Indian Journal of Animal Research

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Effects of salinity, temperature and pH on the motility in Siganus guttatus spermatozoa

X.R. Huang1, J.Y. Liu1, F. Zhao1, G.P. Feng1, Y. Wang1, T. Zhang1, C. Song1, P. Zhuang1,*
1Laboratory of East China Sea and Oceanic Fishery Resources Exploitation and Utilization, MOA, Shanghai 200090, China.
The effects of salinity, temperature and pH on the activity in the spermatozoa of Siganus guttatus were studied. Milt were collected from 8 wild mature males that came from a commercial hatchery. Sperm motility was measured with a VHS video-recorder and a video camera connected to a microscope. The results showed that most of the sperm were highly motile in 400-700 mM NaCl, the longest duration of sperm motility recorded in 600mM NaCl and the duration was 788.0±16.9 s. Sperm was not motile when suspended at pH 4, sperm motility was observed at pH 5, there was a relatively higher percentage of motile sperm in solutions at pH 5-8 (above 80%), the duration was the longest and achieved (769.0±19.8) s when pH was 8. The motility and duration increased within 10-25ºC and decreased at the range of 25-40ºC, the highest motility and the longest duration were all appeared at 25 ºC, they were (91.0±1.4) % and (725.0±21.2) severally. Optimum salinity, temperature and pH for S.guttatus reproduction was 600mM NaCl, 25 ºC and 8 respectively.
Teleost spermatozoa are immotile while they remain within the spermary. In most instances, they are also motionless in isotonic environment including seminal plasma (Stoss, 1839; Morisawa, 1985). The vitality of motility is inspired by the change of osmotic pressure in the environment (Morisawa and Suzuki, 1980). Sperm activity is an important prerequisite that determine the quality and fertilization ability of sperm (Billard, 1978; Stoss, 1983; Dada, 2012; Frydrychova et al., 2015) and is usually indicated as percentage and duration of active sperm after activation (Lahnsteiner et al., 1996). Some parameters of the motion performance, such as pH, osmotic pressure, ion concentration (Na+, K+, Ca2+, Mg2+), temperature and dilution method, influence the vitality and duration of fish semen (Cosson et al., 1999; Cosson, 2004).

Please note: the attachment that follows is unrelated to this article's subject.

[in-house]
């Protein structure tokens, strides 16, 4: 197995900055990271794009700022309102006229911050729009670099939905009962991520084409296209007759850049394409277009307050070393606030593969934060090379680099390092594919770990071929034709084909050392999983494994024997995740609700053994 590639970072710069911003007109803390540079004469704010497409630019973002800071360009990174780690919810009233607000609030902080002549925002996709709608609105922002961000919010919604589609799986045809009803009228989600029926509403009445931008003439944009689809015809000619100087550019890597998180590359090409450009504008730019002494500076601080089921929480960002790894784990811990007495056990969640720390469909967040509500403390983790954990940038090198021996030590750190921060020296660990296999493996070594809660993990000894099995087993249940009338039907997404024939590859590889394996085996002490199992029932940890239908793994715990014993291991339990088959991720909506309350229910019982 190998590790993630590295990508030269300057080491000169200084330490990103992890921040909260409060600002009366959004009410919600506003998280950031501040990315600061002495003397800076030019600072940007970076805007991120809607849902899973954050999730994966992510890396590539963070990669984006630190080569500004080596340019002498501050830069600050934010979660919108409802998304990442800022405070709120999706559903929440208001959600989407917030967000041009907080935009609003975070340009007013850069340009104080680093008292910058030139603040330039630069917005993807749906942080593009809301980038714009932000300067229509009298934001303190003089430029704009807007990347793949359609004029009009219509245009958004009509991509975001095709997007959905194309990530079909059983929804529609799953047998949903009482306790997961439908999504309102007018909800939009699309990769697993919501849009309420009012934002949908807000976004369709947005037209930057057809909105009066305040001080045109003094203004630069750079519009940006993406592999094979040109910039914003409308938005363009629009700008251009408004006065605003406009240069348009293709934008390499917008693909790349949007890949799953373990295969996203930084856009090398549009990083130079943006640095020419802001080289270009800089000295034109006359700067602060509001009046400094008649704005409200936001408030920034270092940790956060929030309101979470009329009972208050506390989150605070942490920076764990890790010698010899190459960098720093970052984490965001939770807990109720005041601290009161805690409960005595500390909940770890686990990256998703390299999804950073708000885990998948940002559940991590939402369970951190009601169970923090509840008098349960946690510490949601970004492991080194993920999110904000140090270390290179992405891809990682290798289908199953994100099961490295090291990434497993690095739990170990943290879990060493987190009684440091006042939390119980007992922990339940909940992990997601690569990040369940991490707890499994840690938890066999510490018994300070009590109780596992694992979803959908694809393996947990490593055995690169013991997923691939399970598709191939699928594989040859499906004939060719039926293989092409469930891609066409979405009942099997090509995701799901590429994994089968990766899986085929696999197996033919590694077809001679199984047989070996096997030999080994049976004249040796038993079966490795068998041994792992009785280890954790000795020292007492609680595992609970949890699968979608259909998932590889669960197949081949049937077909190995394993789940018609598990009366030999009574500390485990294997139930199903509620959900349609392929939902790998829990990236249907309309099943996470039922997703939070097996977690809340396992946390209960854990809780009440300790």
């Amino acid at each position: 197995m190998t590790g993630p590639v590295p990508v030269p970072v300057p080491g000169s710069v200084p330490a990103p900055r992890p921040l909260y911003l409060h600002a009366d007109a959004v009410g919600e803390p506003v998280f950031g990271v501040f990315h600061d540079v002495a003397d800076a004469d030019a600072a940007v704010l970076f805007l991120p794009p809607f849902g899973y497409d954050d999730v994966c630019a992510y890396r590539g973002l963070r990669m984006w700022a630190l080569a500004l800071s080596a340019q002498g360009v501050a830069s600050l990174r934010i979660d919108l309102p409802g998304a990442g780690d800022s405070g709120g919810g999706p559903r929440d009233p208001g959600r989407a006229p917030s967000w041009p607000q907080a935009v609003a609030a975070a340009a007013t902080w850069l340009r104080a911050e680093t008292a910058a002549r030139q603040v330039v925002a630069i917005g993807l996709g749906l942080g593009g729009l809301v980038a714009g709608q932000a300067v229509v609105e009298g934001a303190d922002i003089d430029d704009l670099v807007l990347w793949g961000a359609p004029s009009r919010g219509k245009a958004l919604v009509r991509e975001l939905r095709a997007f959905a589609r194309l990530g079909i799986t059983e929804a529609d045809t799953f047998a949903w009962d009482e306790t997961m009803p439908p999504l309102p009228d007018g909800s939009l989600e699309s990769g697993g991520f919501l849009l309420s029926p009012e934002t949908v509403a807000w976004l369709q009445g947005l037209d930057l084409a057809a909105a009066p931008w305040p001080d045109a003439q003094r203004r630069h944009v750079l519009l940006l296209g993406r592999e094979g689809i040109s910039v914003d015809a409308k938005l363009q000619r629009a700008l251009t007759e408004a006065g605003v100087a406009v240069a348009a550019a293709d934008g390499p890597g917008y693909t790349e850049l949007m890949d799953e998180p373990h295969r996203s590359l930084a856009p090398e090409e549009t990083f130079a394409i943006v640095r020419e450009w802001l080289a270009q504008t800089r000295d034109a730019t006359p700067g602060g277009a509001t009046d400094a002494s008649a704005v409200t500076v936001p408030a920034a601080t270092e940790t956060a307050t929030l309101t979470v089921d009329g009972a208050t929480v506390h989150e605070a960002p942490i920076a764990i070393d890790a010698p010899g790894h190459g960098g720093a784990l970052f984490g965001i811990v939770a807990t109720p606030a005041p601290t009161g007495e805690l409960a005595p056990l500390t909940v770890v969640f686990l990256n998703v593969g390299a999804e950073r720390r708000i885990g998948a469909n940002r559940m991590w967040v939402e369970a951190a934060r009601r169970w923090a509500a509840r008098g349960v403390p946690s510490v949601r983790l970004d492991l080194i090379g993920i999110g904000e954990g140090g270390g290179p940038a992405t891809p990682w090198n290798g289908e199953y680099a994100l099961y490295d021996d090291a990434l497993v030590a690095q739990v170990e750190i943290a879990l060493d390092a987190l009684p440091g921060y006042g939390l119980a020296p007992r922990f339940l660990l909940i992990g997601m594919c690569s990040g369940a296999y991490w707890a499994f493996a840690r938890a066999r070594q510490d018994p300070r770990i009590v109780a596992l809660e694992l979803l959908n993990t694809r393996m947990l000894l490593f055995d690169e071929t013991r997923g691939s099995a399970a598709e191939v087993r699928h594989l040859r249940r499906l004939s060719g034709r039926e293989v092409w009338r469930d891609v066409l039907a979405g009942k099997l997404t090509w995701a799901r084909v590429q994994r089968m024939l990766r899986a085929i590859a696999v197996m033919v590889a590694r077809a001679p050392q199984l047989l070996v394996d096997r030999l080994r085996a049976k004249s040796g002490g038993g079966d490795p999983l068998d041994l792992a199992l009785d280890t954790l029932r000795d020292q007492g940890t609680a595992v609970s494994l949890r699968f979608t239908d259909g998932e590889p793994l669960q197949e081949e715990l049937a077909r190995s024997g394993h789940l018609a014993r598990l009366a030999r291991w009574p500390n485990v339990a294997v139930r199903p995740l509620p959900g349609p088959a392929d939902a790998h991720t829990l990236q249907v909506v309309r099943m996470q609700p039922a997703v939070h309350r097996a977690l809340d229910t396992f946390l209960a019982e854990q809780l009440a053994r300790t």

The rabbitfish Siganus guttatus (Bloch 1787), family Siganidae, is widely distributed in the Eastern Indian Ocean and Western Pacific region (Woodland, 1990). All kinds of rabbitfish have been considered as good indicators for aquaculture in the nutrition because of its good viability and low nutrition level in the food chain and most special, because of its wide market cognition (Juario et al., 1985). In China, the artificial breeding and the trophic component of S. guttatus had already been studied (Zhao et al., 2013; Song et al., 2018), but little information is available about the sperm motility of S. guttatus.

In this study, we analyzed the effects of temperature, salinity and pH on the activity and duration of S. guttatus spermatozoa. The purpose of the study is to discuss the effects of some external environmental factors inspiring sperm motion and provide basis and reference during artificial reproduction of S. guttatus.
Eight mature male S. guttatus obtained from a commercial hatchery were reared in indoor tanks at Qionghai Research Center, East China Sea Fishery Research Institute, CAFS, Hainan, China. Semen was gathered with a pasteur pipette and stored in a micro-tube on crushed ice until test within 3 h in the following experiments.